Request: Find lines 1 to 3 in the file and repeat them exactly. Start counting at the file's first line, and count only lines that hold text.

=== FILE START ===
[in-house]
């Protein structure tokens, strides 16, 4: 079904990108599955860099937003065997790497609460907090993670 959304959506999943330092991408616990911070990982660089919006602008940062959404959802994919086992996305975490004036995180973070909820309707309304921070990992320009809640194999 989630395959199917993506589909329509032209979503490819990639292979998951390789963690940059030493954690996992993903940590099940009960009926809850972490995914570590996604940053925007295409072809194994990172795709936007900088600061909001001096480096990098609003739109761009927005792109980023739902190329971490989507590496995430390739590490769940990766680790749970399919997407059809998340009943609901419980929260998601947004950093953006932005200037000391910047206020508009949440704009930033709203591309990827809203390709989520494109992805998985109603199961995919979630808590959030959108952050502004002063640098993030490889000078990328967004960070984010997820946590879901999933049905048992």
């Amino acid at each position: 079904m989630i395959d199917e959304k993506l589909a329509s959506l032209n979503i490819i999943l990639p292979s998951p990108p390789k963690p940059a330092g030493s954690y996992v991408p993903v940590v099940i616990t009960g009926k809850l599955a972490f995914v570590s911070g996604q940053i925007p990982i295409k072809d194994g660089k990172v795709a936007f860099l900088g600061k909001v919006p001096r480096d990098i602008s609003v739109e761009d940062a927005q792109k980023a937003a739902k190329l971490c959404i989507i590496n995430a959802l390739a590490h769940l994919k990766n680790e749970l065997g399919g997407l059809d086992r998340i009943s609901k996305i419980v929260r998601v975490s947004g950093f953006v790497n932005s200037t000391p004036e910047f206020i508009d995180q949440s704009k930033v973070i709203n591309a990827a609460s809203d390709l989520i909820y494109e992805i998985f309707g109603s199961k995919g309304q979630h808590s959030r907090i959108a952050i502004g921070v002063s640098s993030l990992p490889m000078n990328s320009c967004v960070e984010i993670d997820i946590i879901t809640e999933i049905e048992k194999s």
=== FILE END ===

[in-house]
């Protein structure tokens, strides 16, 4: 079904990108599955860099937003065997790497609460907090993670 959304959506999943330092991408616990911070990982660089919006602008940062959404959802994919086992996305975490004036995180973070909820309707309304921070990992320009809640194999 989630395959199917993506589909329509032209979503490819990639292979998951390789963690940059030493954690996992993903940590099940009960009926809850972490995914570590996604940053925007295409072809194994990172795709936007900088600061909001001096480096990098609003739109761009927005792109980023739902190329971490989507590496995430390739590490769940990766680790749970399919997407059809998340009943609901419980929260998601947004950093953006932005200037000391910047206020508009949440704009930033709203591309990827809203390709989520494109992805998985109603199961995919979630808590959030959108952050502004002063640098993030490889000078990328967004960070984010997820946590879901999933049905048992």
């Amino acid at each position: 079904m989630i395959d199917e959304k993506l589909a329509s959506l032209n979503i490819i999943l990639p292979s998951p990108p390789k963690p940059a330092g030493s954690y996992v991408p993903v940590v099940i616990t009960g009926k809850l599955a972490f995914v570590s911070g996604q940053i925007p990982i295409k072809d194994g660089k990172v795709a936007f860099l900088g600061k909001v919006p001096r480096d990098i602008s609003v739109e761009d940062a927005q792109k980023a937003a739902k190329l971490c959404i989507i590496n995430a959802l390739a590490h769940l994919k990766n680790e749970l065997g399919g997407l059809d086992r998340i009943s609901k996305i419980v929260r998601v975490s947004g950093f953006v790497n932005s200037t000391p004036e910047f206020i508009d995180q949440s704009k930033v973070i709203n591309a990827a609460s809203d390709l989520i909820y494109e992805i998985f309707g109603s199961k995919g309304q979630h808590s959030r907090i959108a952050i502004g921070v002063s640098s993030l990992p490889m000078n990328s320009c967004v960070e984010i993670d997820i946590i879901t809640e999933i049905e048992k194999s």